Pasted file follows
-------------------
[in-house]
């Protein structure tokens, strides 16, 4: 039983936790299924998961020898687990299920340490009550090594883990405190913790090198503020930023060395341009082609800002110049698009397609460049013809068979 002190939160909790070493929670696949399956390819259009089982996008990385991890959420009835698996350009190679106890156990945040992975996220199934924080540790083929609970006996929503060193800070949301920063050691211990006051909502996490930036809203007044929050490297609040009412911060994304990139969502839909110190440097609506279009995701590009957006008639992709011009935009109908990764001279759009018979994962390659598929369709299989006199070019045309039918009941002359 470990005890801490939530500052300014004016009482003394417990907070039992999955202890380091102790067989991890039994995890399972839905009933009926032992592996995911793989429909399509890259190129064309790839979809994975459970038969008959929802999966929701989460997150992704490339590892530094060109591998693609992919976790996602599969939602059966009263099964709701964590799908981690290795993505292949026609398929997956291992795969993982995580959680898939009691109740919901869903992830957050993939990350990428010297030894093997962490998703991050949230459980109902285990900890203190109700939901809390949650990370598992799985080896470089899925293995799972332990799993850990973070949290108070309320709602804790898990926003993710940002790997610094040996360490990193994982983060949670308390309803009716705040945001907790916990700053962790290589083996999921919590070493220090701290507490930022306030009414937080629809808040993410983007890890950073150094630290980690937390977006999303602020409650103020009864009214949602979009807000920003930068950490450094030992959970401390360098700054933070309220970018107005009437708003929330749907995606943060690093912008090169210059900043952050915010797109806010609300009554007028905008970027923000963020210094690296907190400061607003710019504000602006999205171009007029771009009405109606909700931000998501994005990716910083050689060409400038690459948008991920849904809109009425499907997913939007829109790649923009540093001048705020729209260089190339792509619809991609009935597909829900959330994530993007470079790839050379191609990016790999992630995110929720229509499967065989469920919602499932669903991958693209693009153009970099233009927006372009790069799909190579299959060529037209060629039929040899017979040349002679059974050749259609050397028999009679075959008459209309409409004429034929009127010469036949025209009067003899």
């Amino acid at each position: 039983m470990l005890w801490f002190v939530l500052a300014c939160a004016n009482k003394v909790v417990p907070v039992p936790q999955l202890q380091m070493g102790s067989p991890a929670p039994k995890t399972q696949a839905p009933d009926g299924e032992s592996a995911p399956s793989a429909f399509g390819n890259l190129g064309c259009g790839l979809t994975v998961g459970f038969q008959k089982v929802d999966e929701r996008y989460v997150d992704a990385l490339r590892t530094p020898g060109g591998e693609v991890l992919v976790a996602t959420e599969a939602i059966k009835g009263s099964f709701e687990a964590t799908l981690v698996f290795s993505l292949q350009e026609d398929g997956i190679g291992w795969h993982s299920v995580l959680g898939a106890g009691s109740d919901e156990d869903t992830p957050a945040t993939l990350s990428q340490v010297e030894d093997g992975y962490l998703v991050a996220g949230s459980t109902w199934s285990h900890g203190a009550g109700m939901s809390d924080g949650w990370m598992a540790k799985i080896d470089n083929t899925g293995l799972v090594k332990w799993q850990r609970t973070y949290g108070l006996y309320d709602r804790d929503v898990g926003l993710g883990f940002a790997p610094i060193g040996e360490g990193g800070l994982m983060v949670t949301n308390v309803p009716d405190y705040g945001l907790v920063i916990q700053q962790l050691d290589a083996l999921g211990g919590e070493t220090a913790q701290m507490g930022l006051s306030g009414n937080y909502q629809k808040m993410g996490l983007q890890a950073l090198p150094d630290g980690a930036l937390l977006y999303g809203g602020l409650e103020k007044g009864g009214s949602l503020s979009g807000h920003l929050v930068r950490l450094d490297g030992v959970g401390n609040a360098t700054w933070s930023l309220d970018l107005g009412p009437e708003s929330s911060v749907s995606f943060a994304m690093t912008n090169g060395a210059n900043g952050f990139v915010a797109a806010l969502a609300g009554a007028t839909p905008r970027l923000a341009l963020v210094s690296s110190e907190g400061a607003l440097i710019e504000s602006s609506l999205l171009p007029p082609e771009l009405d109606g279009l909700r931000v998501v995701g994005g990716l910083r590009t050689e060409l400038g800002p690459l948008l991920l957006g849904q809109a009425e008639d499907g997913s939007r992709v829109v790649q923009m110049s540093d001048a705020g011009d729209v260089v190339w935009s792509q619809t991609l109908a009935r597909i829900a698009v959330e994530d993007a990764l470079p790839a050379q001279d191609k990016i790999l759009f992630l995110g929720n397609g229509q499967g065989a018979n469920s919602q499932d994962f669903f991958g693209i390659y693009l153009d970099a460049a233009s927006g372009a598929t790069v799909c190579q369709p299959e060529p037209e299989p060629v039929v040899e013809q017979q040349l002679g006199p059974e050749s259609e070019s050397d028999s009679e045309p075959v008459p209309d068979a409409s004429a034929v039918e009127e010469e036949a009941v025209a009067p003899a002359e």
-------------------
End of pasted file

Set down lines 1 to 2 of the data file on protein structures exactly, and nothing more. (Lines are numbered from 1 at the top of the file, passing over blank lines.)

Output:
[in-house]
């Protein structure tokens, strides 16, 4: 039983936790299924998961020898687990299920340490009550090594883990405190913790090198503020930023060395341009082609800002110049698009397609460049013809068979 002190939160909790070493929670696949399956390819259009089982996008990385991890959420009835698996350009190679106890156990945040992975996220199934924080540790083929609970006996929503060193800070949301920063050691211990006051909502996490930036809203007044929050490297609040009412911060994304990139969502839909110190440097609506279009995701590009957006008639992709011009935009109908990764001279759009018979994962390659598929369709299989006199070019045309039918009941002359 470990005890801490939530500052300014004016009482003394417990907070039992999955202890380091102790067989991890039994995890399972839905009933009926032992592996995911793989429909399509890259190129064309790839979809994975459970038969008959929802999966929701989460997150992704490339590892530094060109591998693609992919976790996602599969939602059966009263099964709701964590799908981690290795993505292949026609398929997956291992795969993982995580959680898939009691109740919901869903992830957050993939990350990428010297030894093997962490998703991050949230459980109902285990900890203190109700939901809390949650990370598992799985080896470089899925293995799972332990799993850990973070949290108070309320709602804790898990926003993710940002790997610094040996360490990193994982983060949670308390309803009716705040945001907790916990700053962790290589083996999921919590070493220090701290507490930022306030009414937080629809808040993410983007890890950073150094630290980690937390977006999303602020409650103020009864009214949602979009807000920003930068950490450094030992959970401390360098700054933070309220970018107005009437708003929330749907995606943060690093912008090169210059900043952050915010797109806010609300009554007028905008970027923000963020210094690296907190400061607003710019504000602006999205171009007029771009009405109606909700931000998501994005990716910083050689060409400038690459948008991920849904809109009425499907997913939007829109790649923009540093001048705020729209260089190339792509619809991609009935597909829900959330994530993007470079790839050379191609990016790999992630995110929720229509499967065989469920919602499932669903991958693209693009153009970099233009927006372009790069799909190579299959060529037209060629039929040899017979040349002679059974050749259609050397028999009679075959008459209309409409004429034929009127010469036949025209009067003899």